Rotating beans with plants that can suppress nematodes offers an alternative to the use of expensive and environmentally unsafe nematicides. Some studies indicate positive results in this direction. For instance two-year rotations with Mucuna deeringiana increased kidney bean yields by up to 212% and were effective in controlling of M. incognita races 1 and 4 (Roberto et al., 2000). Reductions in root-knot nematode levels were reported in interplants of sorghum and sudangrasss (Kratochvil et al., 2004). Two-month rotations of T. erecta and tomato also reduced populations of Meloidogyne spp. (Sturz and Kimpinski, 2004). As green manures, marigolds reduced root-knot nematode populations where they were incorporated into infested soils (Wang et al., 2002). It is therefore evident that some green manure plants are likely candidates in mixed and sequential cropping systems for root-knot nematode management. Indeed in cereal-legume rotations and perennial systems investigated in southern Africa, which included improved fallows, interplanting and biomass transfer, the most promising legumes were Tephrosia spp. and Sesbania spp. (Snapp et al., 1998). However, their potential has to be determined under local conditions and populations of the target nematode pest. The main objective of this investigation was to evaluate the effect of alternating and interplanting green manure plants with common beans (P. vulgaris) on two root-knot nematode populations (Meloidogyne javanica and M. incognita).

MATERIALS AND METHODS

Greenhouse and field experiments were carried out in the period between August 2006 and April 2007 at the University of Nairobi farm, Kibwezi. Eleven green manure plants were tested for use as rotation and companion crops with as well as soil amendments to control root-knot nematodes. The plants tested were Calliandra calothyrsus, Canavalia ensiformis, Chenopodium quinoa Var. Narino, Crotalaria juncea, Desmodium uncinatum, Leucaena leucocephala, Mucuna pruriens, Tephrosia purpurea, Tithonia diversifolia, Vicia villosa and Tagetes minuta.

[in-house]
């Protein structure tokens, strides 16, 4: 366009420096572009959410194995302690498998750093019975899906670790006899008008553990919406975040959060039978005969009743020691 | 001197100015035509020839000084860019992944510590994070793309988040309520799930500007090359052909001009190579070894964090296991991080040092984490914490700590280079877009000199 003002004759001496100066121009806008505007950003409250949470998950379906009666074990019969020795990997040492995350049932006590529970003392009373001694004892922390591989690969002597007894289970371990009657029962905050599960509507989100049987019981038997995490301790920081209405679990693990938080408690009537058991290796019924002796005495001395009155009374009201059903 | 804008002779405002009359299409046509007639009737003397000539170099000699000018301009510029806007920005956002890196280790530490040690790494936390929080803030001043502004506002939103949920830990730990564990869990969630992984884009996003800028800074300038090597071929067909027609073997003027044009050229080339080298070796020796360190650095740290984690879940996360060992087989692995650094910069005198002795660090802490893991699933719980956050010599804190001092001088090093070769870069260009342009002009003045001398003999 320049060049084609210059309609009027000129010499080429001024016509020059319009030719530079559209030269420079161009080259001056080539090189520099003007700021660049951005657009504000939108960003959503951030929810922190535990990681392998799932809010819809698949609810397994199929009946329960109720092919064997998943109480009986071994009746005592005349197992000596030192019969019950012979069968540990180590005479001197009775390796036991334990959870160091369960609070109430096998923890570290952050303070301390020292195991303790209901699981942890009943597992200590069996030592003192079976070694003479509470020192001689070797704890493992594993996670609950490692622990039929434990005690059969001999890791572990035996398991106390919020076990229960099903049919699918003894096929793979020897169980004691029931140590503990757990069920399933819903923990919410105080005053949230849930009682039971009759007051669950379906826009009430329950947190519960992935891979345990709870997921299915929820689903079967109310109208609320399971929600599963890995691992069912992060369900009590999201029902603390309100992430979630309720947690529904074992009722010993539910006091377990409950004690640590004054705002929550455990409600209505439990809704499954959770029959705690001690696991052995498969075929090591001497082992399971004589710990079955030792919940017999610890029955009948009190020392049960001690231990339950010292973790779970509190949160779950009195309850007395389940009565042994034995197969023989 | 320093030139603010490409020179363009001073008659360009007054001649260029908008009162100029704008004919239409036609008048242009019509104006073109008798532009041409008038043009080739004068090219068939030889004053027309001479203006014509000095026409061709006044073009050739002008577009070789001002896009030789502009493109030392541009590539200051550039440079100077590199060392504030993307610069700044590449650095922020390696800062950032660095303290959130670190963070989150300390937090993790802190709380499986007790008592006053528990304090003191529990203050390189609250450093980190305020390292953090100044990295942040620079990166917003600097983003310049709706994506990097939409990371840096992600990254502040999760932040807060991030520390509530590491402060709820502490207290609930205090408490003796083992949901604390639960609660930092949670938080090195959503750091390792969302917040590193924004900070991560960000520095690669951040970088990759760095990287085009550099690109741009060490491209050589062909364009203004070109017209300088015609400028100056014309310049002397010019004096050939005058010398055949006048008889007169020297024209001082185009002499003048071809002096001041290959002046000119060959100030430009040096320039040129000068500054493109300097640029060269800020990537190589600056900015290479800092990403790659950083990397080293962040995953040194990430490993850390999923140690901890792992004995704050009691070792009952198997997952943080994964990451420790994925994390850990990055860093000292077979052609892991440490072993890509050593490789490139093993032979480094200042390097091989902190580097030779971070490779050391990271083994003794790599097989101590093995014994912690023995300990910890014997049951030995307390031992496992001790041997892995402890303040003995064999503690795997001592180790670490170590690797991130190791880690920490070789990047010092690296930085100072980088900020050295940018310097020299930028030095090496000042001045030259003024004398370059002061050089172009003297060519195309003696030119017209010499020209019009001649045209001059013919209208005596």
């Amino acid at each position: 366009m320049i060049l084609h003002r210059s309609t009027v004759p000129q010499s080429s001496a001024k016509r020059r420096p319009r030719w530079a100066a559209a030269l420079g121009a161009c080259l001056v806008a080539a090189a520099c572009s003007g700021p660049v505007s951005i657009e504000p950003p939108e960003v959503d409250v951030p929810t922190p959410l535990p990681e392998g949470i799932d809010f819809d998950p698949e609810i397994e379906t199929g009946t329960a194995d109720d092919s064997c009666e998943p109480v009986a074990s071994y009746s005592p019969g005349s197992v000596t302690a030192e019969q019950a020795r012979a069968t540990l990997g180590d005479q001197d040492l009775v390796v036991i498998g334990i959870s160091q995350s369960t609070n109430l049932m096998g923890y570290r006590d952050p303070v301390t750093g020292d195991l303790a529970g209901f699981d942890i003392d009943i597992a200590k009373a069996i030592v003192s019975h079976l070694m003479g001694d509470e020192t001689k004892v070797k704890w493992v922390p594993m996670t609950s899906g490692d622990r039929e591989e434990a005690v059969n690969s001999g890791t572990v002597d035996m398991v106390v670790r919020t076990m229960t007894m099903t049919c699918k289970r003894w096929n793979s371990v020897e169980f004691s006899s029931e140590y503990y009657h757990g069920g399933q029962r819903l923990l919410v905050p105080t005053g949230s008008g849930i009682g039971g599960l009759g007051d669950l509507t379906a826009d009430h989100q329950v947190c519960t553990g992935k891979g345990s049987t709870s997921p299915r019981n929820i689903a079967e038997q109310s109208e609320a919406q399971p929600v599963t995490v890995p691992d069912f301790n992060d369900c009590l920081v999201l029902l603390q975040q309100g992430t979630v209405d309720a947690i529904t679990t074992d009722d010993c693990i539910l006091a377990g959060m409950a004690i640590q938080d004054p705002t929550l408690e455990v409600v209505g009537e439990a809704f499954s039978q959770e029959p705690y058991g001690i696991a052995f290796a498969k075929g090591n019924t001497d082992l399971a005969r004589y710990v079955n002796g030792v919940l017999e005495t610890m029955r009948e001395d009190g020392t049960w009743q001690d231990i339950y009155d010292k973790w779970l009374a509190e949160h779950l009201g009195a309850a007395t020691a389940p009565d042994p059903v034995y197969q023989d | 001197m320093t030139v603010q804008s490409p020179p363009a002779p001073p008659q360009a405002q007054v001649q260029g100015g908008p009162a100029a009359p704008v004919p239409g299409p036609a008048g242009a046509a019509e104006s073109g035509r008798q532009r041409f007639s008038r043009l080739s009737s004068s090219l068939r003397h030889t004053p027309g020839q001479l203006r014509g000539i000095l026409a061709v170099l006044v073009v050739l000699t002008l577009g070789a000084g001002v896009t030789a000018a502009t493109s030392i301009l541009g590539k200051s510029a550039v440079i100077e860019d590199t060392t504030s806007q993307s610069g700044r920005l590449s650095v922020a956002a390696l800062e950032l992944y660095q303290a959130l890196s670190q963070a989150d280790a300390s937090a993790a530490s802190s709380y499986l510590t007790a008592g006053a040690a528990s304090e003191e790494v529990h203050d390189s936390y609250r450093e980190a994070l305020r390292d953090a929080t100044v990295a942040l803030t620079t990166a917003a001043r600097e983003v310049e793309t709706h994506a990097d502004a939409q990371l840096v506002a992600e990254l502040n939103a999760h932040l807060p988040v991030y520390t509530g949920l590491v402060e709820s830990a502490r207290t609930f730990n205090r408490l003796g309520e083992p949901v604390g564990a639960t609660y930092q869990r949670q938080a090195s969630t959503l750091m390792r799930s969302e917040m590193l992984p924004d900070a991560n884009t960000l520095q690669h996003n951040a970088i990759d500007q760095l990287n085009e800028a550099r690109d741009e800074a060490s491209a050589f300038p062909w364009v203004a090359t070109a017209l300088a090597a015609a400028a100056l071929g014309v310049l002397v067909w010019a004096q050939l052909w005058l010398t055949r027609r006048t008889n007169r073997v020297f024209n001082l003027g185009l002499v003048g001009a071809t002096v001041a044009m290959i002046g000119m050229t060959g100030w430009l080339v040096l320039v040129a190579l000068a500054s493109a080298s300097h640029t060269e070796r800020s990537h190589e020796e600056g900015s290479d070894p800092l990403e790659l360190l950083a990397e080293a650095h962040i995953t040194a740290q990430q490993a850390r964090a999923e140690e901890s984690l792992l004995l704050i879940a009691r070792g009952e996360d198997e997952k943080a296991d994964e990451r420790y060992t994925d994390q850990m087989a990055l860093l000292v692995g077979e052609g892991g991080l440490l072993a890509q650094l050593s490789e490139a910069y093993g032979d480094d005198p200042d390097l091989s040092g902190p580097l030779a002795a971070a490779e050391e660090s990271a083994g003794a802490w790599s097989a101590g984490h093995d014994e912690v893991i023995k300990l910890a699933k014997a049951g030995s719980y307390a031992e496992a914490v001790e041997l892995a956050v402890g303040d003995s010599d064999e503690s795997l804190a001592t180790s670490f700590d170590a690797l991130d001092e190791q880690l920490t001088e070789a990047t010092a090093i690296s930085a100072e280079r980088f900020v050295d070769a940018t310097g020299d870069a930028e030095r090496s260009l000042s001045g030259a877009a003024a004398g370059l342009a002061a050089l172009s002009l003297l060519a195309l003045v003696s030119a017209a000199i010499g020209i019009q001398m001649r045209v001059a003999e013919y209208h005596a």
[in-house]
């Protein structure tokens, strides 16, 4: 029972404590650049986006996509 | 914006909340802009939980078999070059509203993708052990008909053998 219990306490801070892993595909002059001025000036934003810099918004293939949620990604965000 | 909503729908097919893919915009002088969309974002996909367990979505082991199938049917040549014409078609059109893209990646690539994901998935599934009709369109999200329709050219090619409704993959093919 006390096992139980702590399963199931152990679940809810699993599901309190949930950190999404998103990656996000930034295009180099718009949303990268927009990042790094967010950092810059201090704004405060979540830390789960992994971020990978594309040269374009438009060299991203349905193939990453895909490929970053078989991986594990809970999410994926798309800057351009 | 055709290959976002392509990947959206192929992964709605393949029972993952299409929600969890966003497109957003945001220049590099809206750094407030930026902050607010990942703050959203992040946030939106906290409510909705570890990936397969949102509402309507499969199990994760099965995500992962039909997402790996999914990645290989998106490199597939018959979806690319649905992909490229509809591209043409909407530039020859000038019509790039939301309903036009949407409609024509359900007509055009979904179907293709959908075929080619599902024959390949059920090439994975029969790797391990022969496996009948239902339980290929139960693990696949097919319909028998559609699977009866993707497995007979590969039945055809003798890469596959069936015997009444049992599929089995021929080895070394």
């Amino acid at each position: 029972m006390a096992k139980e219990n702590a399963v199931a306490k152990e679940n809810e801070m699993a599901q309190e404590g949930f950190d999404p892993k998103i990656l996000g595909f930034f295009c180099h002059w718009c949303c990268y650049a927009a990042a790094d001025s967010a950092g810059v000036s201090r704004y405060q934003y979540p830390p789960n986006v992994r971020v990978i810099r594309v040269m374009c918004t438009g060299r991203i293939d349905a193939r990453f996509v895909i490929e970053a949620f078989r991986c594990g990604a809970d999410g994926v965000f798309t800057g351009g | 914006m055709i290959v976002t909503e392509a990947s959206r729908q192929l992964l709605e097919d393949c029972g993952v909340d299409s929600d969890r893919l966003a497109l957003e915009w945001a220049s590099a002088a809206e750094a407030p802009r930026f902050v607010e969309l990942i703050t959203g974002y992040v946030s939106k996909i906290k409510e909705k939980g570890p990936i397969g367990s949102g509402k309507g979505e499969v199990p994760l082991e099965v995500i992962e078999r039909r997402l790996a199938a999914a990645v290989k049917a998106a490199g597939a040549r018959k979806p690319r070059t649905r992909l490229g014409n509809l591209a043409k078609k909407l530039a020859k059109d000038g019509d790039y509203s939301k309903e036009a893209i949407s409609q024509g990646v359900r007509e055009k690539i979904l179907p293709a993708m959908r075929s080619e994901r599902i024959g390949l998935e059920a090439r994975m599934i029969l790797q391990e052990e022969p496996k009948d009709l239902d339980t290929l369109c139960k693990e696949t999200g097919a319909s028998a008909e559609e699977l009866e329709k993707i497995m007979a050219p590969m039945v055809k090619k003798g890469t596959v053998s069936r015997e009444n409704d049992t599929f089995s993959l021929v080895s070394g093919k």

Greenhouse experiments: About 15 cm-diameter pots were filled with 2 kg of heat sterilized soil and ballast mixed in the ratio 4:1. Diammonium phosphate fertiliser was added at a rate of 5 g/pot. One month-old seedlings of C. calothyrsus, L. leucocephala and T. diversifolia were transplanted from nematode-free nurseries into the pots. The rest of the plants namely C. ensiformis, C. quinoa, C. juncea, M. pruriens, V. villosa and T. minuta were sown directly from seed. One seedling of each of the green manure plant was maintained in the same pot with a bean seedling in the interplanting experiment. Common bean cv GLP-2 alone was included as a control. Root-knot nematodes and juveniles eggs and were obtained from galled roots using the maceration technique described by Hussey and Barker (1973). The potting medium was infested with nematodes ten days after transplanting or emergence of seedlings. Six thousand eggs/juveniles of M. javanica, suspended in 10 mL tap water, were pipetted into indentations made around the base of the plants in each pot. The treatments were arranged in a completely randomized design with eight replications. Plants were lightly watered and the experiments were terminated after three months.

The modified Baermann funnel technique was used to extract second-stage juveniles from 200 cm3 soil (Hooper et al., 2005). Galling was quantified using a scale of 1-9 where:

1=0 galls/eggmasses; 2=1-5 galls/eggmasses;

3=6-10 galls/eggmasses;4=11-20 galls/eggmasses;

5=21-30 galls/eggmasses;6=31-50 galls/eggmasses;

7=51-70 galls/eggmasses;8=71-100 galls/eggmasses;

9=100 galls/eggmasses (Sharma, 2001).

For the rotation experiment, the green manure plants were grown for three months, harvested and then beans were grown in the same pots. The experiment was terminated after three months and assessment done on the beans. The modified Baermann funnel technique was used to extract second-stage juveniles from soil (Hooper et al., 2005). Galling and eggmass indices were determined as described earlier.